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Revellers have been pictured partying in towns and cities across the UK in one final bash before the reintroduction of strict coronavirus lockdown measures next week.
In Newcastle, a group of young women were snapped walking home through the city centre after a night out.
A pair were also pictured dancing in the streets on Thursday night, after fears of a second lockdown from Monday.
Police were seen having a word with a man who looked worse for wear in Newcastle, as officers remained on the lookout for any trouble.
In London, large crowds were pictured outside some of the capital's pubs, after it was announced social gatherings of more than six people would be all but banned from Monday.
While in Birmingham, some young friends were seen enjoying their post-night out takeaway while sitting on the pavement.
It comes after warnings emerged desperate revellers were planning a final party before the introduction of the new restrictions.
On Wednesday, the word "pub" was trending on Twitter as the nation absorbed the news.
While police bosses have warned Britain will look like "the last days of Rome" this weekend, with spiralling levels of drunken disorder and wild parties.
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Young people are believed to make up the bulk of new Covid-19 cases, following a sharp spike in recent weeks.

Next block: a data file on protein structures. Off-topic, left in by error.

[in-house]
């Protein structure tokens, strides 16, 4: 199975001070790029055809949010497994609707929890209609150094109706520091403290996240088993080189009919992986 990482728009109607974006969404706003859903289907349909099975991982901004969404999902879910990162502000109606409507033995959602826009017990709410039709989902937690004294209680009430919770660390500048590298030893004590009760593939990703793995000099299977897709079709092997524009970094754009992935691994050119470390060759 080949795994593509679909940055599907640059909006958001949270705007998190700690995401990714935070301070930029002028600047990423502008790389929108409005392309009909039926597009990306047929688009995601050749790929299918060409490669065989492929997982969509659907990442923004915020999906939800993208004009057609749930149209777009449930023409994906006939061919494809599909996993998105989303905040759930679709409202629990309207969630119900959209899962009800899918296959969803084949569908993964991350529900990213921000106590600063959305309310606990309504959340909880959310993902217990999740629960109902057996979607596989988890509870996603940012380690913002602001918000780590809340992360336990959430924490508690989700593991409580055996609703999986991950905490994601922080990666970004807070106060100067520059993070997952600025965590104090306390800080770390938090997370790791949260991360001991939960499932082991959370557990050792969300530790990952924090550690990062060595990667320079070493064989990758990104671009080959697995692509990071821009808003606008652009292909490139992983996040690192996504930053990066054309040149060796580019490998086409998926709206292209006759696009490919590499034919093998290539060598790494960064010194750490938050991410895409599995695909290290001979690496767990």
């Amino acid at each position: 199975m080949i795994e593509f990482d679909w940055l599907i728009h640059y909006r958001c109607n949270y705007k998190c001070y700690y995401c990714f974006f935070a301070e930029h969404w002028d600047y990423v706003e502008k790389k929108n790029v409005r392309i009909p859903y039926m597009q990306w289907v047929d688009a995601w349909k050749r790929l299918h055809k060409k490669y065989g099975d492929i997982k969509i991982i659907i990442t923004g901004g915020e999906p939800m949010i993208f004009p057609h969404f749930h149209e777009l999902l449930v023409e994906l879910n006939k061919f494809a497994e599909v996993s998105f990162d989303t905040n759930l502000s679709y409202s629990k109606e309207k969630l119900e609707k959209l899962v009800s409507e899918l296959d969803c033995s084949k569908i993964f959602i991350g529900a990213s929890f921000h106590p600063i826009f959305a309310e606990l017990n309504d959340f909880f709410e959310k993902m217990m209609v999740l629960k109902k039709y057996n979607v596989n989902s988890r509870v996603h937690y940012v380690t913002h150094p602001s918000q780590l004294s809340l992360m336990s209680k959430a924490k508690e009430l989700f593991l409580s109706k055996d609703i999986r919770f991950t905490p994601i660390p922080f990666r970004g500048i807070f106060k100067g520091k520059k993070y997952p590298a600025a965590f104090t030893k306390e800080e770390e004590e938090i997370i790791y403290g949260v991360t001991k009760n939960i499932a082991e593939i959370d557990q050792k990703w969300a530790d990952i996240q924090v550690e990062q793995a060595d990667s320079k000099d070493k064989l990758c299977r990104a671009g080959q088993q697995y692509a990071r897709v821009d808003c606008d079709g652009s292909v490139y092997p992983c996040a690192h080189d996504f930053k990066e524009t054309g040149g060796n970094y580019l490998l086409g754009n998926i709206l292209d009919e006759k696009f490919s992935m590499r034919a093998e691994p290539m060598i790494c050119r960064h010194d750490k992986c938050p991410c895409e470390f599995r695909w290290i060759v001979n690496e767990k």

The UK's rate of coronavirus cases has shot up from 12.5 per 100,000 people to 19.7 per 100,000 people, prompting a new wave of lockdown measures.
For people aged 19 to 21, that number rose steeply to 54 cases per 100,000.
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On the day of the announcement, England had just recorded more than 2,000 cases for a fourth consecutive day.
Prime Minister Boris Johnson has now announced a new set of lockdown measures aimed at combatting the spread of the virus and preventing a devastating second wave this winter.
The changes will mean those from different households can no longer meet in groups of more than six.
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Some areas of life will remain unchanged, including work, education and sport, but socialising with family and friends will take a hit.
There will be certain key exceptions where meeting in groups larger than six is allowed.
These include where everyone lives together or is in the same support bubble, or for work and voluntary services, as well as childcare and education.
Weddings, civil partnerships, baptisms, funerals, and other religious life-cycle ceremonies will still be able to go ahead, with up to 30 people able to attend.
Organised indoor and outdoor sports, physical activity and exercise classes are also allowed, meaning gyms should stay open.
And following months of tense standoffs in the streets this summer, it was announced protests and political activities will still be able to go ahead, but subject to Covid-19 secure guidance and strict risk assessments.
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